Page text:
Muslim world and Americans should write a new history

Muslims around the world have many grievances against the United States such as the country’s occupation of Afghanistan and Iraq. The list can be long, but likewise, Americans also have many grievances against the Muslim world. Talking with Americans, I hear complaints about how Muslims demonize the United States and the West, Muslims support conspiracy theories often over fact and many Muslim countries engage in state-sponsored anti-Semitism. The most serious suspicion is that Muslims would seek to destroy Israel and even the United States, if they could.

Are Muslim nations and the United States destined to follow a path of confrontation, or are we willing to shape our own destinies and seek a path of compromise? Let us not forget the recent struggle against communism that effectively united the Muslim world with the United States, a long alliance both sides seem to have forgotten with astonishing speed. Instead of continuing that alliance, both sides emerged from it filled with pride that it was they who were to be the sole rulers of the world. The emerging conflict took shape with the United States, a superpower, holding the upper hand and the Muslim Mujahideen returning, ready to take over the reins of their countries to start the final showdown between East and West.

In the Muslim world, the argument for confrontation with the United States is taking shape similarly to how the argument took shape 1,008 years ago in medieval Europe. That was the beginning of the Crusades when Christendom rallied to fight the heathen Turks and Arabs.

The popes and priests gathered support in their quest for power, glory and the Holy Land by preaching a version of Christianity that was intolerant and aggressive. The targets were the Muslims, who had spread like wildfire throughout the East and were swiftly encroaching on the West. The popes demonized the Muslims to garner support to go fight them.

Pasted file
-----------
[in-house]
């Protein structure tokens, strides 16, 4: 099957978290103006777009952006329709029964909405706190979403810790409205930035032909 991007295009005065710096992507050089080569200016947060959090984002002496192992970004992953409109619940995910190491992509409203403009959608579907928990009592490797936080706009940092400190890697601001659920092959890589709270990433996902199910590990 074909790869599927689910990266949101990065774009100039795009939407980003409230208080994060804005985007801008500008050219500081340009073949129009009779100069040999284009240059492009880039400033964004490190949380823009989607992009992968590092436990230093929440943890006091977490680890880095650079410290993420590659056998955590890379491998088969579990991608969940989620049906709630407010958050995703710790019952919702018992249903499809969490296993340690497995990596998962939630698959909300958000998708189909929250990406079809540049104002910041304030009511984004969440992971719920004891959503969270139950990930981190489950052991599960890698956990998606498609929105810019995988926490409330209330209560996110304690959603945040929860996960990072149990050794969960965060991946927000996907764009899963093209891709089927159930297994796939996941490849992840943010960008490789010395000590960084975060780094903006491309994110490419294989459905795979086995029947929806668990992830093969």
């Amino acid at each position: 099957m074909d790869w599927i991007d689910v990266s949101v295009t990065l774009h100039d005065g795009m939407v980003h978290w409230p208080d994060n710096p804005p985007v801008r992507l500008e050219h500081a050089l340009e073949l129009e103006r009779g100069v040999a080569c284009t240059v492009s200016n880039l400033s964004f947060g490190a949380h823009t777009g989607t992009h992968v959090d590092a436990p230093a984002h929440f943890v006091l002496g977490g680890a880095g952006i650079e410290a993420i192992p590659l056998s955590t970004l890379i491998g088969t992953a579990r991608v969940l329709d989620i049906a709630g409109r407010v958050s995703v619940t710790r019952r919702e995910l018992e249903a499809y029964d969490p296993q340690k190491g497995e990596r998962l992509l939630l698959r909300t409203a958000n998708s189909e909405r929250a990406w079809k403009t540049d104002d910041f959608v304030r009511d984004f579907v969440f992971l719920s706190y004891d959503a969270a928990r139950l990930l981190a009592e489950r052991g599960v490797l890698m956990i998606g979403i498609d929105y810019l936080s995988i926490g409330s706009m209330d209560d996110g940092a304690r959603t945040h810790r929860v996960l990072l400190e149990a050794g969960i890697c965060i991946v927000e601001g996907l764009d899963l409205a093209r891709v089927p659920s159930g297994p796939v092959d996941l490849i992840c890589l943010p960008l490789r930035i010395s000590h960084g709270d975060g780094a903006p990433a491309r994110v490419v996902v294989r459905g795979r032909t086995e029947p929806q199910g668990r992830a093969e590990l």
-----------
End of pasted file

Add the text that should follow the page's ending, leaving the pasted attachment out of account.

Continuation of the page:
Now the United States is encroaching into Muslim lands; similarly, we see many mullahs demonizing the West to get support from Muslims to prepare for jihad. In both the historical Crusades and the present jihads, passionate pleas have been made to purge “our land” of the infidels, killing noncombatants is authorized, Jews are made out as accomplices, and both fight a war at the cost of the very morals they had sought to protect. Amazingly, the word “jihad” has a similar menacing sound in the ears of Westerners as “Crusade” does to Muslim ears.

In the Muslim world it is widely regarded that the calls to jihad are being made by extremists. In the process of inciting the masses, “zealotism” – a psychological state as unmistakably pathological as it is unmistakably exaggerated – is being fashioned.

The zealots seek to foster a society that can do battle with the adversary. The preparation for this battle requires the strict adherence of the society, willingly or unwillingly, to the aspects of religion that the zealots themselves define. Inevitably this results in forcing religion down people’s throats, inducing many of them to vomit again; such is the resilience or perversity of human nature.

The success of the Crusaders was dubious, as was their intended goal to drive out the heathens. Europe was only free from the rule of the sultans after a long and arduous process of decay of the sultans.

Similarly, Muslim lands escaped from colonial rule only after the colonial powers had lost the will and ability to govern. Can the same prophecy be made about the end of the U.S. foray into the Middle East?

No doubt, there are problems, real and imagined, between our two worlds, but let us be people who write a new history rather than live one that has transpired.

Adeel Ahmed is a graduate student at the Humphrey Institute of Public Affairs. He welcomes comments at [email protected]